“I think it was the coaching,” Carr said. “Me and Simi kind of talked before we came here and it was just like, Montverde was the highest level. They won Dick’s three years in a row and we know Kevin Boyle is a great coach, probably the best coach in the country. So we just talked about the experience, like if you want to come down here and be the best you possibly could be, why not go to the best school?”

    He added: “He’s coached a lot of high-major players and top draft pick players and he says he sees us as the next wave of Montverde players to be pros or high-major players so that was an incentive for us to go there.”

    Boyle, who runs a wave of 10 players at opponents, has high praise for all three of his Canadian imports.

    “Obviously, Simi’s been one of the premier sophomores, I think he’s without question going to be a high-major recruit,” Boyle said of Shittu, who picked up an offer from Marquette coach Steve Wojciechowski on Friday night to go with offers form Illinois, Baylor, Kansas State, New Mexico, and Oregon and interest from Kentucky, Washington, LSU, Notre Dame, Wake Forest and Clemson.

    “He reminds me of Al Harrington as as sophomore. He’s raw in some ways but he always puts up numbers every game. He’s gotta get his jump shot better, he’s gotta get his ball-handling better but I think if he loves the game he’s going to end up being a great player in two years.

    “R.J.’s a very skilled guy, keeps growing for his age. He’ll end up being a big guard. He’s shooting a lot better from the 3 now. And he’s gotta a lttle lower handle on the ball and he’s gotta get that next level of toughness which comes with age.

    “Marcus is one of the premier point guards in Canada and would’ve been our starting point guard if he didn’t have an ACL tear this year.”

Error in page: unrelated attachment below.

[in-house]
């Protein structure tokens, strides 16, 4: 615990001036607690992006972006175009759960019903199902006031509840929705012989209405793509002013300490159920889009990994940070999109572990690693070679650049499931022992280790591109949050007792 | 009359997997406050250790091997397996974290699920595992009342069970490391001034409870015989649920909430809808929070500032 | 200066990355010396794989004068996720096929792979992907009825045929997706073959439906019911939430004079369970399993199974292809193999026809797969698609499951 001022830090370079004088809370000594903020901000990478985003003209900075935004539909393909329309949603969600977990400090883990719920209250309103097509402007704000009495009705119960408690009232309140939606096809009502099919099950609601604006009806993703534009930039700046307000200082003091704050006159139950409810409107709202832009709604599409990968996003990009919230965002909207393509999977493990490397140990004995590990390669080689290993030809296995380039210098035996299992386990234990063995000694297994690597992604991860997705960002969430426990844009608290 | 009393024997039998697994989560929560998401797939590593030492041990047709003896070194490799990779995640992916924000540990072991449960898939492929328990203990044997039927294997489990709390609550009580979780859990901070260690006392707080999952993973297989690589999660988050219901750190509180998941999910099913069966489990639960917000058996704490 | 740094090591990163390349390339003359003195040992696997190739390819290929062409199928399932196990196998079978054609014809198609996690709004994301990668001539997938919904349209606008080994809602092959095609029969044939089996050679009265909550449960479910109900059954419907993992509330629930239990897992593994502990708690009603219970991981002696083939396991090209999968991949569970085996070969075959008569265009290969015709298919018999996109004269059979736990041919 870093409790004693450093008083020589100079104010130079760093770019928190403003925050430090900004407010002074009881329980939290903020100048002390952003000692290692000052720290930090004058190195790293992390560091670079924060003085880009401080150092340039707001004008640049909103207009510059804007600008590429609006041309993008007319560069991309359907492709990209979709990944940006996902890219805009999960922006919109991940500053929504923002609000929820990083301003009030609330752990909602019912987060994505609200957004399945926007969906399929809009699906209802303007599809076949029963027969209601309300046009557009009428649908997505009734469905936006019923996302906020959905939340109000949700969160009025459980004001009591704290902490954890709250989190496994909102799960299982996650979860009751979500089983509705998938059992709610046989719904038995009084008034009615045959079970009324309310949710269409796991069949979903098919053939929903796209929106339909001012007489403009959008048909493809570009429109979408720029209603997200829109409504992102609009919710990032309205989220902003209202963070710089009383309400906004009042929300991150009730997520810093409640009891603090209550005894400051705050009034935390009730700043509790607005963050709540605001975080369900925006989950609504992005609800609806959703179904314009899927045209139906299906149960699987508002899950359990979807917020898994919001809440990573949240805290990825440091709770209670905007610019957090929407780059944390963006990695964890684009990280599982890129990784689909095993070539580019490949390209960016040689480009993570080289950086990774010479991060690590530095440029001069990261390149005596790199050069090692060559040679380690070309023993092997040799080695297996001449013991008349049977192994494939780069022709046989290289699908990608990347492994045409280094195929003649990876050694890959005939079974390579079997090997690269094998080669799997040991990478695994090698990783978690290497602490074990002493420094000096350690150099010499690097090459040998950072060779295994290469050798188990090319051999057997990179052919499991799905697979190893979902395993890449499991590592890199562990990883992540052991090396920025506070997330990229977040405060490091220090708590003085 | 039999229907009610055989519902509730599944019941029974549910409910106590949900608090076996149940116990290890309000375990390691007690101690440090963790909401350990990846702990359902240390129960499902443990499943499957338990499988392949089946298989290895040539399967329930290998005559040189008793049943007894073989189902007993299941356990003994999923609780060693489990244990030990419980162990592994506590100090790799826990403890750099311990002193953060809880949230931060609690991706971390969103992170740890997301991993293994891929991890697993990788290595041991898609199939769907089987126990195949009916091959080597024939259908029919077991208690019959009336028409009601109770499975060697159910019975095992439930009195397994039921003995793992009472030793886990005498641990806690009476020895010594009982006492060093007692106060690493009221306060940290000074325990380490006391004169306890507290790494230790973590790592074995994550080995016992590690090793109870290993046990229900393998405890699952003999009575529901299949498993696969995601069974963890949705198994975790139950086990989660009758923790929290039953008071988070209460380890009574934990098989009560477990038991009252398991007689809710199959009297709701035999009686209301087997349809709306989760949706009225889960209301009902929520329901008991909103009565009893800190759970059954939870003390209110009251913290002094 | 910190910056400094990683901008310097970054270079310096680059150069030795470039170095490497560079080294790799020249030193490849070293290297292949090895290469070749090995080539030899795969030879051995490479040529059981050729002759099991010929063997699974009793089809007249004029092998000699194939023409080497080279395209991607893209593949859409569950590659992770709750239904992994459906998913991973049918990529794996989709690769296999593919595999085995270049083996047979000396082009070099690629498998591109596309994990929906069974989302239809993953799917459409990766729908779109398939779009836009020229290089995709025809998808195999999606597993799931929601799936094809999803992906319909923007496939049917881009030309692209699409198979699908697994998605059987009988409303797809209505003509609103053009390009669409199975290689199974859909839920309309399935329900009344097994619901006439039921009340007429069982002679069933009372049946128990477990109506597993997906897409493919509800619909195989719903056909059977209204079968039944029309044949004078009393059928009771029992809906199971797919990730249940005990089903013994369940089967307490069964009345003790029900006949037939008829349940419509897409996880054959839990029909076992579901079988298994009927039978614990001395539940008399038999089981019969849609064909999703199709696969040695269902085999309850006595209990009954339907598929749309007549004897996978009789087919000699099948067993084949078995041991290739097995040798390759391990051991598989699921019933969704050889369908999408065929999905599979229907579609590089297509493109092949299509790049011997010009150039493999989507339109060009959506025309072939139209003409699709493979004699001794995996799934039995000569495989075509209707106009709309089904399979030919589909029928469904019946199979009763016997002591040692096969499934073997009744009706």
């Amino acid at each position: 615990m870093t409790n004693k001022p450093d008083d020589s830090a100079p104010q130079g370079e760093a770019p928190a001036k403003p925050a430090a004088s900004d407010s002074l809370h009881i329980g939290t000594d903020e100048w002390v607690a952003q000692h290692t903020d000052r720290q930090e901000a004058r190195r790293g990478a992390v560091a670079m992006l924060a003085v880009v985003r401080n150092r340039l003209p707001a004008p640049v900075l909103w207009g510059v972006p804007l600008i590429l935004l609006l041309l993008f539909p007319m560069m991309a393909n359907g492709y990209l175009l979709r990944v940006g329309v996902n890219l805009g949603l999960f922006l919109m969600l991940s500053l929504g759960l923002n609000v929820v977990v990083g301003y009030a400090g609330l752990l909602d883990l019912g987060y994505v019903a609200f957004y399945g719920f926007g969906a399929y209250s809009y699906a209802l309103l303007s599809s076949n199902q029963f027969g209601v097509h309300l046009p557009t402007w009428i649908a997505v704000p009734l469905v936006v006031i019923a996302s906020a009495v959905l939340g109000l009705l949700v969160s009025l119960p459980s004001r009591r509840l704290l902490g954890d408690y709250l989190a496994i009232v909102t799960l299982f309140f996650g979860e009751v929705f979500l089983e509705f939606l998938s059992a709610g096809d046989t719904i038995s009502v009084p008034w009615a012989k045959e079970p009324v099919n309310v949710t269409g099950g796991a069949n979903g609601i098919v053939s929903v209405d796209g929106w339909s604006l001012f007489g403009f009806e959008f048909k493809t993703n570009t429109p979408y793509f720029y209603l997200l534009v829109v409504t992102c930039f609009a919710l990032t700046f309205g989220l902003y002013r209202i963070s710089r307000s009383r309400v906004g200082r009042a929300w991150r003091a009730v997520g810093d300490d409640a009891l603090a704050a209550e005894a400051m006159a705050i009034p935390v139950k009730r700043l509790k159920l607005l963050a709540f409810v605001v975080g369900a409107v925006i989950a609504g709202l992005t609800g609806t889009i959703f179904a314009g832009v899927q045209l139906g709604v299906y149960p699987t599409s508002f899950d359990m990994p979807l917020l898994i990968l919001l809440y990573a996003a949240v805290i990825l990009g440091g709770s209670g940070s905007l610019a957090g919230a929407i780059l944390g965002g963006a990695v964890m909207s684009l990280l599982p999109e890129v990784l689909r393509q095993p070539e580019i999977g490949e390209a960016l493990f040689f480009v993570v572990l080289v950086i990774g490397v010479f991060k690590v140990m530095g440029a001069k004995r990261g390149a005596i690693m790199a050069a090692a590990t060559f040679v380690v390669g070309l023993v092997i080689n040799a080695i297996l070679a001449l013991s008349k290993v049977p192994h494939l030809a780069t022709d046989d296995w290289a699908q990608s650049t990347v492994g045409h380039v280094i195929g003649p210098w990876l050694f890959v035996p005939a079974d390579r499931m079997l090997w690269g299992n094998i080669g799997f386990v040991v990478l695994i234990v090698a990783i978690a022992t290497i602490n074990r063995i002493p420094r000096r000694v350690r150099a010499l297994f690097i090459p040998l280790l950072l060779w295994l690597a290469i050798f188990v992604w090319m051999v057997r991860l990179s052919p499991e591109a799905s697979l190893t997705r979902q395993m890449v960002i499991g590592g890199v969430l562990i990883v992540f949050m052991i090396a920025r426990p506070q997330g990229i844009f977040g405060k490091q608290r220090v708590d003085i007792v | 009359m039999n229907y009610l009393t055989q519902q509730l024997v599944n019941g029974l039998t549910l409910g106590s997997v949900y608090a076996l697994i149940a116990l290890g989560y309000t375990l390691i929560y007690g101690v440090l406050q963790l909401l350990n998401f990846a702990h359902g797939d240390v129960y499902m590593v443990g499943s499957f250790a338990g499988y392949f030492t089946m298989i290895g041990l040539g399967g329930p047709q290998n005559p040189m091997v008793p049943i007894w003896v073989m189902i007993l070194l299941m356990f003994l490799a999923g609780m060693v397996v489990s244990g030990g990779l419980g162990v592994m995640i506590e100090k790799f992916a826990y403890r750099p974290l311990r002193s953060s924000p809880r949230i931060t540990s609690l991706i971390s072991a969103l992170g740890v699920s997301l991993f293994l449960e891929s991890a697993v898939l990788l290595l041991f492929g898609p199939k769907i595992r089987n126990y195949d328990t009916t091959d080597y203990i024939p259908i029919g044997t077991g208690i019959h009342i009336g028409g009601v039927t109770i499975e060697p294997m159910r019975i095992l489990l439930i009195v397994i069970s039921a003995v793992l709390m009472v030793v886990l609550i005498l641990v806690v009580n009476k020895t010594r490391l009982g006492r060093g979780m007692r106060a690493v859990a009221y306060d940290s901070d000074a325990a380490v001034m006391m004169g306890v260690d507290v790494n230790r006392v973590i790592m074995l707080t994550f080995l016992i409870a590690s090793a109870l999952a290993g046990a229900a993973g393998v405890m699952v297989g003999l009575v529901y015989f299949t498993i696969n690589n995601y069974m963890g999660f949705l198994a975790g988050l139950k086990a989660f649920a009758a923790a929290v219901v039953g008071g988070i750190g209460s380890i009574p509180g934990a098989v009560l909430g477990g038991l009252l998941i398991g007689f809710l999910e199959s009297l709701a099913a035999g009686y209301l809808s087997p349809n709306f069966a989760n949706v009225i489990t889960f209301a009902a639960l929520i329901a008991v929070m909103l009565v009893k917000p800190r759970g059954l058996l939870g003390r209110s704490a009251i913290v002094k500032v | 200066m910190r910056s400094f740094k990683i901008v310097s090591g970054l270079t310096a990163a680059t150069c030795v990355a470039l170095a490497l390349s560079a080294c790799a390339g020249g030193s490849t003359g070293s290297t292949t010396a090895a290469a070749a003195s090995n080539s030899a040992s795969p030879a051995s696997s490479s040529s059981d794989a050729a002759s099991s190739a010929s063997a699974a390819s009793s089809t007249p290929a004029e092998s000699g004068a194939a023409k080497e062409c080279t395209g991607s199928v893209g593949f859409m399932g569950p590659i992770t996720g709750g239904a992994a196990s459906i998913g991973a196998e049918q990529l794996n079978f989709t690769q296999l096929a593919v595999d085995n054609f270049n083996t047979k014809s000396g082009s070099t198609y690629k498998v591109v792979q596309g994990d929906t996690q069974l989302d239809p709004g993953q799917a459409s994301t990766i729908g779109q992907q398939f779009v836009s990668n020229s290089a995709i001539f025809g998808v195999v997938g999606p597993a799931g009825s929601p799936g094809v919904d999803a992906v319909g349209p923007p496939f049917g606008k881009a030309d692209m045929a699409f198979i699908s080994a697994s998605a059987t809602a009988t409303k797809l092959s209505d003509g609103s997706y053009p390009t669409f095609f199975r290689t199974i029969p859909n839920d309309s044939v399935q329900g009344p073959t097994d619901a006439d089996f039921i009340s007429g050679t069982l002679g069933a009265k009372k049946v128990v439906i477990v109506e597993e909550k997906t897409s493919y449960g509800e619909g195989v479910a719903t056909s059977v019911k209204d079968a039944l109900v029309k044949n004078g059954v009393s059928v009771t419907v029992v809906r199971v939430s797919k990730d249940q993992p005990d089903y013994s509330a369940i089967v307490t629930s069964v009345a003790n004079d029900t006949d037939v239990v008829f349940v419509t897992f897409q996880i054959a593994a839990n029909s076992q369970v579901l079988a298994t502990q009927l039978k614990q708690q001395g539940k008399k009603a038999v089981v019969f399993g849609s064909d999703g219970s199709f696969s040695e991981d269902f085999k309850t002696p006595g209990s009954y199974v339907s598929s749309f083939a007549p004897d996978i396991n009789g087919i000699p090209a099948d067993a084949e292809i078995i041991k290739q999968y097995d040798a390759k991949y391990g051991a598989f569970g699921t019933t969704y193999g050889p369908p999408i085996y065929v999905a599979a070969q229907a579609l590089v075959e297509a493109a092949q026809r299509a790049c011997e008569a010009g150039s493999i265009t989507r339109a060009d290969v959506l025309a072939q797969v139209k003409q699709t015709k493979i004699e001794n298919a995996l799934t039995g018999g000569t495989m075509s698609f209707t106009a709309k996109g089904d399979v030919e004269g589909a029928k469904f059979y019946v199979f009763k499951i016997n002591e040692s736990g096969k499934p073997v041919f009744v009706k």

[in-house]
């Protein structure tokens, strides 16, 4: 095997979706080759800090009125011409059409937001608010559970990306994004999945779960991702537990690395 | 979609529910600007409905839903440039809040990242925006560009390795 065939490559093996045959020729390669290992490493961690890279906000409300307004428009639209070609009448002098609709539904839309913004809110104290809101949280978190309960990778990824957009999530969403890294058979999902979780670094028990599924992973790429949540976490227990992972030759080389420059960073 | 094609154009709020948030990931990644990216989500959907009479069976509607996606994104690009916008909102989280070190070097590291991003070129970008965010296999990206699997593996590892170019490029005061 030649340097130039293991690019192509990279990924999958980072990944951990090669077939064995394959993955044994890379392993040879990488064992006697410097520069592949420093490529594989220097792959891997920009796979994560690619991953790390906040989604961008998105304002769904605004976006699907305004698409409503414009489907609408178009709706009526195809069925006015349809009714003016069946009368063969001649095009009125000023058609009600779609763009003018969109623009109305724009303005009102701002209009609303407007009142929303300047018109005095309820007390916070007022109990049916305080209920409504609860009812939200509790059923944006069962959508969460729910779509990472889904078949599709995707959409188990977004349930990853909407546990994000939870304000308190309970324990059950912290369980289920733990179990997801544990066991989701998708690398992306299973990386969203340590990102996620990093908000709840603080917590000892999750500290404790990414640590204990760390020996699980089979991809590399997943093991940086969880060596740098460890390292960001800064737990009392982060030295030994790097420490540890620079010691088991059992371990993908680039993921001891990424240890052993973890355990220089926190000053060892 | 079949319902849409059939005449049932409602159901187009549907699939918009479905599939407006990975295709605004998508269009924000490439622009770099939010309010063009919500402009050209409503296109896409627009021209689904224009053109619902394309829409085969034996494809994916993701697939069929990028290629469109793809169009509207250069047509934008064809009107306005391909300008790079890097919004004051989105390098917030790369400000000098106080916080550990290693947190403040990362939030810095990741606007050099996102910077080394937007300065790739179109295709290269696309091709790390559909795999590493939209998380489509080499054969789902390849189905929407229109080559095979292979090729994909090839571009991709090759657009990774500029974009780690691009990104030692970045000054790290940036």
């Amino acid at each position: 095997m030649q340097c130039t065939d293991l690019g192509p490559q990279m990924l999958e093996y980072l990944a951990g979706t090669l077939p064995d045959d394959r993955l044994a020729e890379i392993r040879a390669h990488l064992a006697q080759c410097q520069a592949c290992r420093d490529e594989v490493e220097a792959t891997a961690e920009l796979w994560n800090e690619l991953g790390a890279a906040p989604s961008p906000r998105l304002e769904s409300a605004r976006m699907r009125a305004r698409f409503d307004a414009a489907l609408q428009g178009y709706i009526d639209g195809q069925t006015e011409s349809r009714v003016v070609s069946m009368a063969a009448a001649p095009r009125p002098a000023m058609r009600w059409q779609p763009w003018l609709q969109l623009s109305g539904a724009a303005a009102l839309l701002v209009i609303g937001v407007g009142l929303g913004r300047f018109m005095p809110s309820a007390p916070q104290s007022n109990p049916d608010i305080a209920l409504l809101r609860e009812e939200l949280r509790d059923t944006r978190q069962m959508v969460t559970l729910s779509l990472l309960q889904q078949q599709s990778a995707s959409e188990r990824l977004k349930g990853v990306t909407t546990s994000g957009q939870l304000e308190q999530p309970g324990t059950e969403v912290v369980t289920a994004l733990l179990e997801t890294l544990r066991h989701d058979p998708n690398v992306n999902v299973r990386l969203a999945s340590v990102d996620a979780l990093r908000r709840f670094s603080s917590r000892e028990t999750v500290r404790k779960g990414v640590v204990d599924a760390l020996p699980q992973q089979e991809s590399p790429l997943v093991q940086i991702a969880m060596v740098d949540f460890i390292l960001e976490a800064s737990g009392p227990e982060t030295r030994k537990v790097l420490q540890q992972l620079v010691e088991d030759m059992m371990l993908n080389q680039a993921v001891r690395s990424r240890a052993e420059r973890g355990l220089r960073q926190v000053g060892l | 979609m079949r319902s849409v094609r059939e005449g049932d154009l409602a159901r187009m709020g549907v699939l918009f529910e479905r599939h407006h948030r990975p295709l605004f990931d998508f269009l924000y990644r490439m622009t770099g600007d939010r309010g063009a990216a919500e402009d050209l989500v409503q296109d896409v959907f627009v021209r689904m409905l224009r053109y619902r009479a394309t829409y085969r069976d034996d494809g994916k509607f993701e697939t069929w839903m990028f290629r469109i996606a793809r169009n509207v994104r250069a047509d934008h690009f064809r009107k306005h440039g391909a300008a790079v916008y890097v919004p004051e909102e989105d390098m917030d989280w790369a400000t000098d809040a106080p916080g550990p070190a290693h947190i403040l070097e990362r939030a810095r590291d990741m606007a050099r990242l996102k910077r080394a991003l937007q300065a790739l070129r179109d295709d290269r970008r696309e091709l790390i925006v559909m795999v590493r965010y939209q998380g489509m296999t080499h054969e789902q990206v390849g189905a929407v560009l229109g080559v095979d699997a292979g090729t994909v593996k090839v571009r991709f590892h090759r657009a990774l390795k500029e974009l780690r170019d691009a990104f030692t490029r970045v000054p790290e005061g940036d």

This summer, Canada will have to go through the World Qualifying Tournament to make the Olympics in Rio.

    Yet by 2020, when Wiggins, Bennett and that group is a little older, Shittu, Barrett and Carr will be in their late teens and potentially challenging for spots on the National Team roster.

    “Yeah, that’s my goal because we all played on the Cadet team this summer and we all jelled very well together and I guess once we just keep jelling as a team in Canada, we’ll be a very dominant team in the Olympics,” Shittu said.

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    Adam Zagoria is a New York Times contributor and Basketball Insider who covers basketball at all levels. He is the author of two books and is an award-winning journalist and filmmaker whose articles have appeared in ESPN The Magazine, SLAM, Sheridan Hoops, Sports Illustrated, Basketball Times and in newspapers nationwide. He also won an Emmy award for his work on the SNY mini-documentary on Syracuse guard Tyus Battle. A veteran Ultimate Frisbee player, he has competed in numerous National and World Championships and, perhaps more importantly, his teams won the Westchester Summer League (WSL) championships in 2011 and 2013. He lives in Manhattan with his wife and children.